Five ways to limit the impact of rubbish on the environment

We all produce rubbish. Usually we don’t think about it. We just throw it away. But 2 billion people don’t have their waste collected and the world is running out of room to store all the rubbish that is piling up. If left lying around, rubbish becomes a health hazard and looks ugly.

The problem with plastic rubbish is that it can turn into poisonous products.

Burning rubbish pollutes the air, and the ashes are often toxic. In fact, toxic fumes from backyard burning are linked to 270,000 deaths each year. Sometimes rubbish is dumped into rivers and lakes and pollutes the water. Blocked drains and rotting rubbish cause flooding and diarrhoea. Often rubbish is buried in the ground. Buried rubbish may contain toxic substances that leak into the soil and pollute the water supply.  

Take plastic, for example, which is making the headlines this year – and not for positive reasons. According to the WasteAid UK website, up to 70 per cent of plastics in the ocean come from normal household waste in low-income countries. 

There are nearly 50 kinds of plastics commonly used to make everything from juice containers and rubbish bags to windows and doors. Many plastics are strong and durable. They won’t rot, decay or dissolve. However, making plastic uses a lot of energy. Many plastic products cannot be used again, so we throw them out.  

The problem with plastic rubbish is that it can turn into poisonous products. For example, vinyl, which is used to make bottles, car parts and pens, pollutes the soil if it is buried and releases poisonous substances into the air if it is burned. Another big issue is plastics that are thrown into waterways, blocking drains and spreading waterborne diseases.

A woman and baby in front of burning rubbish at a flood resettlement community in Mozambique. Photo: Ralph Hodgson

We should try to reduce the amount of plastics that we use. There are five things we can do to limit the impact of rubbish on the environment: refuse, reduce, reuse, repurpose and recycle. 

The order of the Rs is important. The closer to the start of the list, the better the option. 

Refuse and reduce 

This first one is simple: say ‘no’ and refuse things people offer us that we don’t need.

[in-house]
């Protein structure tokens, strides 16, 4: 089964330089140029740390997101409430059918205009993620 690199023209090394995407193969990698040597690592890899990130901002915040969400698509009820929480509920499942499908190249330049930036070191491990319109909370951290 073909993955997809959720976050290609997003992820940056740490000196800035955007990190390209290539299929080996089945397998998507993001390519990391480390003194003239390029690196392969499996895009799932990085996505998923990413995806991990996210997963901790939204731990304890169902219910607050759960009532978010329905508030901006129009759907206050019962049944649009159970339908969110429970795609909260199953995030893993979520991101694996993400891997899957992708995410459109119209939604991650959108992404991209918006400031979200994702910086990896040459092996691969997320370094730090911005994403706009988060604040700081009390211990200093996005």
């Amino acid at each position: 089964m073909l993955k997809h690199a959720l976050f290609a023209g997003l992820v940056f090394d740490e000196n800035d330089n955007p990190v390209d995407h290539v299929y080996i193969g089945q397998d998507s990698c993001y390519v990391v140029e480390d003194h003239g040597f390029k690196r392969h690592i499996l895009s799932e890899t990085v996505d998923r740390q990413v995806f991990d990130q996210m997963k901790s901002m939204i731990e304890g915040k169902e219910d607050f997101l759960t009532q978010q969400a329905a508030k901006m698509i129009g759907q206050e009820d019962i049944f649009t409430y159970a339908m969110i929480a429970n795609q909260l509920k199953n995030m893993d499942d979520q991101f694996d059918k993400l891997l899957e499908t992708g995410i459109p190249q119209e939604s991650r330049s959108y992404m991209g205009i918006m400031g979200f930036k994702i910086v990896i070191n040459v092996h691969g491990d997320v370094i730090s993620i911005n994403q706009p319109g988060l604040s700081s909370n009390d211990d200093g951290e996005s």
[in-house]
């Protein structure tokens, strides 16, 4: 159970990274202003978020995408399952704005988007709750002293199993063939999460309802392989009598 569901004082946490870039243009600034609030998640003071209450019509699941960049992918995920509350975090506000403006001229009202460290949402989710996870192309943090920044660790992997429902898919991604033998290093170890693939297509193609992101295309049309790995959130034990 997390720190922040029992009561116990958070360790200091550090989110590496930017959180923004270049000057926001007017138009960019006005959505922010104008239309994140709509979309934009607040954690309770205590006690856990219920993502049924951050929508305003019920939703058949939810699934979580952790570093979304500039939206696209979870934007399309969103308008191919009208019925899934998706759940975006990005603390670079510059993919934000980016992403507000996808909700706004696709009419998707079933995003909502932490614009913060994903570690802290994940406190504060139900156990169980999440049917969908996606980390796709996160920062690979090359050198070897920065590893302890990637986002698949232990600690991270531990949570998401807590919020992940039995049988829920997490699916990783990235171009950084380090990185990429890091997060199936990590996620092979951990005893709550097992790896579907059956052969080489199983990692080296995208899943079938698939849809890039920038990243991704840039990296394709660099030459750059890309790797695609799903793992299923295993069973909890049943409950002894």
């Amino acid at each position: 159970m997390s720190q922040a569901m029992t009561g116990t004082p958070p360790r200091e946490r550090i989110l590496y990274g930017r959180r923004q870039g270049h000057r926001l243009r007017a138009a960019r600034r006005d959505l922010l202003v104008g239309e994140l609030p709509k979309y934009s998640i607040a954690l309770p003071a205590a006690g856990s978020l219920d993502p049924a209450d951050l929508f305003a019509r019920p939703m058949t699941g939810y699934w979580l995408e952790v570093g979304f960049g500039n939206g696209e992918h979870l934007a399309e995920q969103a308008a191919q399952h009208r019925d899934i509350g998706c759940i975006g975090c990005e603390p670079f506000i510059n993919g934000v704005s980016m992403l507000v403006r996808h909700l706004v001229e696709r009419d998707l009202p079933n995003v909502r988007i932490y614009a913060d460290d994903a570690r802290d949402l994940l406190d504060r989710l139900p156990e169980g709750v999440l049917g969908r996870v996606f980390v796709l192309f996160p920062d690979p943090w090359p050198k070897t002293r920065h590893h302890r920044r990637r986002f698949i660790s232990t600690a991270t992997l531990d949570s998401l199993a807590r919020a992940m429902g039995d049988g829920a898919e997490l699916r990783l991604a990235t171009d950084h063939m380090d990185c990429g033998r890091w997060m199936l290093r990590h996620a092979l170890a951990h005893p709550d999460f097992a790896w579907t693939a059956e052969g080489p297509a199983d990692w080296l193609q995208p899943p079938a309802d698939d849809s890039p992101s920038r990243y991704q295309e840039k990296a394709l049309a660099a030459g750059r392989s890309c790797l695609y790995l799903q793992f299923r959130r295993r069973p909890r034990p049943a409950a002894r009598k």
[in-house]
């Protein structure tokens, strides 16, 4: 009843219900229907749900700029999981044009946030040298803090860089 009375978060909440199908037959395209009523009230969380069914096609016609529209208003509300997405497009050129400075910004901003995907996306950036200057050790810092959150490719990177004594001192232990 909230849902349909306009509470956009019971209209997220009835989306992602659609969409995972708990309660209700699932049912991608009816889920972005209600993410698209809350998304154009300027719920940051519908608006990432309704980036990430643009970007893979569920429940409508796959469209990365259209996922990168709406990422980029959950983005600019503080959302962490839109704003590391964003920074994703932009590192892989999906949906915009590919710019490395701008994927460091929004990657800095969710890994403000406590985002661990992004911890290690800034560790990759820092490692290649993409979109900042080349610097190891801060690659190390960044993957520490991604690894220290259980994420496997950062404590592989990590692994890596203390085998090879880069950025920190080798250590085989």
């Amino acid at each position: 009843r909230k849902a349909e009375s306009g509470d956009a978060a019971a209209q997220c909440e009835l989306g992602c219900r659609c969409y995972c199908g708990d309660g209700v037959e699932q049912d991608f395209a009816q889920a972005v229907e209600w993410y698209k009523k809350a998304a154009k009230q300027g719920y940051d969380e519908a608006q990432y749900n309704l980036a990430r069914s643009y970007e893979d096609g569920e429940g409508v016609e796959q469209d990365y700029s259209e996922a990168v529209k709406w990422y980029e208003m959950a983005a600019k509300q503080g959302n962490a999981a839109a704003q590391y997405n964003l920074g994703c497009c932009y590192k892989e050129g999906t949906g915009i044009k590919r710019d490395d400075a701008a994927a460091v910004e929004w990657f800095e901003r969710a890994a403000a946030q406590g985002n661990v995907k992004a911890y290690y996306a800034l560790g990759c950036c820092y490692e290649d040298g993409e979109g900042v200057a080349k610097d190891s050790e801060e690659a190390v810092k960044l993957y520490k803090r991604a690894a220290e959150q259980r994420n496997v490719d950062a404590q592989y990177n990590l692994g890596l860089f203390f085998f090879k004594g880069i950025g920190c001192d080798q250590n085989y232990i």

Try to reduce the rubbish we make in the first place. For example, we should only buy products that do not have much packaging and that we really need. Could we use less? 

Think carefully about what kinds of materials are used in the things we buy. Once they become rubbish, they might take a long time to decay [see the chart above]. 

Reuse and repurpose

People are often very imaginative in reusing items, rather than throwing them away, or repurposing them for another practical use. For example, we can flatten empty aluminium cans and use them as sheet metal. We can make furniture out of scrap wood and use well-washed glass jars to store foods, carpentry materials and office supplies. 


If items such as glass bottles, metal and tin cans, newspapers and plastics cannot be reused, it may be possible for them to be recycled. For example, glass is washed in special factories, broken into pieces and then melted down into ‘new’ glass ready to be made into something else. Some countries have factories that will recycle these materials. However, some plastics can be recycled to make household objects such as hair combs, floor tile, bags, mats and polyester clothing. 

This is an updated version of an article from Footsteps 59, which was adapted from Farm Radio InternationalPackage 43, Script 4 and Package 50, Script 10. 

For more information on how to recycle plastic, WasteAid UK’s website has a range of guides to making waste work: 

You may also be interested in these blogs: Six top tips to protect livelihoods from disaster and Five survival strategies for drought-affected livestock herders in East Africa

Chris Szuskiewicz was a freelance writer working for Farm Radio International when she wrote this article. Farm Radio International is a Canadian-based, not-for-profit organisation working in direct partnership with more than 650 radio partners in 40 African countries to reach tens of millions of small-scale farmers.

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Chris Szuskiewicz